Page 111 - Jewish Book Annual Volume 47

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ature, and the world, that is, both the human and the physical
world, and including such topics as relations between Jews and
Gentiles, movements within Judaism, philosophy and the sci­
ences. These would later be called: I. In the Beginning, II. A
Fence Around the Law, III. Remember This Day, IV. Tongue
of the Wise, and V. The World and the Fulness Thereof. Be­
cause so many of the illuminated manuscripts were Haggadot,
we later decided to divide Section III into subsections of Hag­
gadot and other liturgical and related works. Naturally, since
most of the printed books were to come from The Library’s
own collections, final selection of these took place much later.
We believed that texts would provide a more instructive and
more interesting organizing principle than pure criteria of book
production. Nevertheless, information on scripts, typefaces,
other aspects of book production, as well as on Jewish life, his­
tory and customs, and relevant aspects of world history, was
conveyed in the labels throughout the exhibition. And to en­
hance public understanding, we later decided to add two large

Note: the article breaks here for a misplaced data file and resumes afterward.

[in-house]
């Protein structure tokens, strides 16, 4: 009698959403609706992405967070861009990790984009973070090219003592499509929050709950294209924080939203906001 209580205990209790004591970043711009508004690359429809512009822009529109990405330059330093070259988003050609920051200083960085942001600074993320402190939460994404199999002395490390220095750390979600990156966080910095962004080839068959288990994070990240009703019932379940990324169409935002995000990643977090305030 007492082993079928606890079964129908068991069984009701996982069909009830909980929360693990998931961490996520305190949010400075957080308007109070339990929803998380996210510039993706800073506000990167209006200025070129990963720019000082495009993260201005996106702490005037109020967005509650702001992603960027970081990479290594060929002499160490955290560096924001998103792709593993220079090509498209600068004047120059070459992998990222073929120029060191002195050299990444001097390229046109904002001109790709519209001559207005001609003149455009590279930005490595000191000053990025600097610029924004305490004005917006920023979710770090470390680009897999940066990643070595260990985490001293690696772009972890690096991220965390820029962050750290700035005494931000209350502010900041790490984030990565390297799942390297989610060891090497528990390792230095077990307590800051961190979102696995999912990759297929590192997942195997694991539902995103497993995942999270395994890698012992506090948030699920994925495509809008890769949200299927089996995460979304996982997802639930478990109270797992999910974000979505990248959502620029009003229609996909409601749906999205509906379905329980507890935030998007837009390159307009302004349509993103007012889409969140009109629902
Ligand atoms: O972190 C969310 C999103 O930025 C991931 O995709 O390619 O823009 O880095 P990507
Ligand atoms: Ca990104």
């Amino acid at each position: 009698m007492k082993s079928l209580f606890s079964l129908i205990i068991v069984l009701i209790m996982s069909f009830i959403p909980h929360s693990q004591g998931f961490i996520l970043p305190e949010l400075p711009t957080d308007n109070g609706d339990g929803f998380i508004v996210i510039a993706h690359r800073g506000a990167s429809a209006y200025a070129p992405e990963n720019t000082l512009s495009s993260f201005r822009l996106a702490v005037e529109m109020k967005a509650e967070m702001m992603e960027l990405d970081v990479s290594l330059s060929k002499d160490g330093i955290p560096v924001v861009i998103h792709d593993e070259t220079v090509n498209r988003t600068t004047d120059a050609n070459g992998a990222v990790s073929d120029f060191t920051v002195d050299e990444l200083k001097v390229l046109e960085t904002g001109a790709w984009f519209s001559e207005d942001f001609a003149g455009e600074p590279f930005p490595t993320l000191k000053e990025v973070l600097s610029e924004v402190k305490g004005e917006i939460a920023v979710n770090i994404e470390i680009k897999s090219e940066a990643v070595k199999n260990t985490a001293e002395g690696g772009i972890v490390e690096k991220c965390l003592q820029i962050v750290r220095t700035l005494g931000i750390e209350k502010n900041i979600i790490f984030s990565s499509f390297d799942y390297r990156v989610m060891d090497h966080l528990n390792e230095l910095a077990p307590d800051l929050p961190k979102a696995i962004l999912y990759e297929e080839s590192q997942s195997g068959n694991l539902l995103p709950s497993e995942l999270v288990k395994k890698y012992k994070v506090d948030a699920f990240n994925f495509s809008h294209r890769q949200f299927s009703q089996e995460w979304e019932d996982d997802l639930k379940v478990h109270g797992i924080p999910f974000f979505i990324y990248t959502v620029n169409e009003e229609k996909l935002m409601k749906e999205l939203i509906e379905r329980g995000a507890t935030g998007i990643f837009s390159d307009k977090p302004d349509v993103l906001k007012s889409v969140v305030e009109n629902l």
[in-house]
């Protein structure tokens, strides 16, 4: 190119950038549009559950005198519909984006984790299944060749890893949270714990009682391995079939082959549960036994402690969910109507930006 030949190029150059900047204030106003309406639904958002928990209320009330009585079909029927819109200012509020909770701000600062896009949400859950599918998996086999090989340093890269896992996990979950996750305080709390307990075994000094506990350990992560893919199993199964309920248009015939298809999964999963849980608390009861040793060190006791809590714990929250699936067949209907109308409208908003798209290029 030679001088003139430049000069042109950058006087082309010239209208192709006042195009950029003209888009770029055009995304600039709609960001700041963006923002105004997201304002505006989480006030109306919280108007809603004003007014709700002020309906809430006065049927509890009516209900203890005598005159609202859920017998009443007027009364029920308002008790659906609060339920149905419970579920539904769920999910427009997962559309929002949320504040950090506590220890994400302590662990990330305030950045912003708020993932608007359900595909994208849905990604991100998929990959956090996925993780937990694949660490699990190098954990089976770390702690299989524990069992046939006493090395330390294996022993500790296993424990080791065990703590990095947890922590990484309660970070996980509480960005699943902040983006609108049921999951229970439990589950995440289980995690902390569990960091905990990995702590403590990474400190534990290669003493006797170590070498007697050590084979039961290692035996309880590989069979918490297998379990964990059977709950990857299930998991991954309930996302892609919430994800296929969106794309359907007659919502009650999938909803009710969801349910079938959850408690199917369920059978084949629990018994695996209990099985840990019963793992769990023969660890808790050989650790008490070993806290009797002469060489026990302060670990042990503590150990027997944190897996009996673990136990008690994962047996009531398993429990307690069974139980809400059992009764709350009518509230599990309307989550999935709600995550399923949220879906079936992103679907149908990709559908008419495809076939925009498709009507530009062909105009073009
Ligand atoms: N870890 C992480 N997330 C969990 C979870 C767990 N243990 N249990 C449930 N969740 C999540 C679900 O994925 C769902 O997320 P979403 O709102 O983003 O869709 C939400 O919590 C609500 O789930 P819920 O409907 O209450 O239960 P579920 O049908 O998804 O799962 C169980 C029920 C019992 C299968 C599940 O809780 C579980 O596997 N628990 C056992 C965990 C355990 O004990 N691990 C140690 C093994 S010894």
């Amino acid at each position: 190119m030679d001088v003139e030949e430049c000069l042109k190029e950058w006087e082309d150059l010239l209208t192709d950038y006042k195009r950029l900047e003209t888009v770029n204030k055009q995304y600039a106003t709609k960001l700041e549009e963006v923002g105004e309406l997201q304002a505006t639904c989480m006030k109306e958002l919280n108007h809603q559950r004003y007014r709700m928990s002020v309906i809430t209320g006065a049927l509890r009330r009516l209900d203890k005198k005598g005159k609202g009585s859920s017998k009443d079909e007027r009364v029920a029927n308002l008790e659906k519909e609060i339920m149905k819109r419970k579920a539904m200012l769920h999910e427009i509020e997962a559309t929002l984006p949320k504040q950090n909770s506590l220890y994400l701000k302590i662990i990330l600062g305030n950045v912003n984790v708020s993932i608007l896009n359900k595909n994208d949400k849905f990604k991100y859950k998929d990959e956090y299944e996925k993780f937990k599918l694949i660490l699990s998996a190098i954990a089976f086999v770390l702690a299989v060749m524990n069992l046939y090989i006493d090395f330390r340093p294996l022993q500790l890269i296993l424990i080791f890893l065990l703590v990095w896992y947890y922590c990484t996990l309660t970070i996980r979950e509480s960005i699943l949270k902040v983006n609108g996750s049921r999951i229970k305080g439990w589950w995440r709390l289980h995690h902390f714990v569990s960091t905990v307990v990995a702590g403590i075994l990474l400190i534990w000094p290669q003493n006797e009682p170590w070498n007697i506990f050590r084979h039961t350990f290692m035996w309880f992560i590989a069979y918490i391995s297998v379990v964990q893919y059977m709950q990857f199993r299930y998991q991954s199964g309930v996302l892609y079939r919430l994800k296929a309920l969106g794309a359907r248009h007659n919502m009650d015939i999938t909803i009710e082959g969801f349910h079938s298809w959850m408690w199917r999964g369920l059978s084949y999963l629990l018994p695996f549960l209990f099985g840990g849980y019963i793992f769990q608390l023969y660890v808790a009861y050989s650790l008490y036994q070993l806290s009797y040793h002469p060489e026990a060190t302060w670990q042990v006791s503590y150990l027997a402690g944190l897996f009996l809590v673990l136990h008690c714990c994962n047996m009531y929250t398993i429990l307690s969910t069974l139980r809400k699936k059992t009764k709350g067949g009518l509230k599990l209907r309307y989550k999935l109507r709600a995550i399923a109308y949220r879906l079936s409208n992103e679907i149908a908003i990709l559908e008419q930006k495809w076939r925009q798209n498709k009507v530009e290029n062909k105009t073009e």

panels, one a time chart listing, in a central column, selected
items from the exhibition produced in different periods, with
a column of contemporary developments in Jewish history to
the right and in world history to the left; and the other panel
showing examples of various Hebrew scripts and typefaces
based upon those scripts, all taken from material that was on
In discussing the question of a catalog for the exhibition we
quickly concluded that a companion volume containing a dozen
specially-commissioned essays written for the educated lay per­
son on topics relevant to the exhibition, supplemented by a bib­
liography, a glossary and a checklist of items exhibited, with
many illustrations in color and in black and white, would be
more useful to the viewing public than a catalog in the strict
sense of the word. We hoped that the volume would prepare
the visitor for seeing the exhibition, provide the basis for further
reading, and still serve as a record of the event. This companion
volume, which came to bear the same title as the exhibition
A Sign and A Witness: 2000 Years of Hebrew Books and Il­
luminated Manuscripts,
appeared over the joint imprint of The
New York Public Library and Oxford University Press. That
it is a very beautiful book is a credit to Marilan M. Lund, co­
ordinator of The Library’s Graphics Office, who designed it.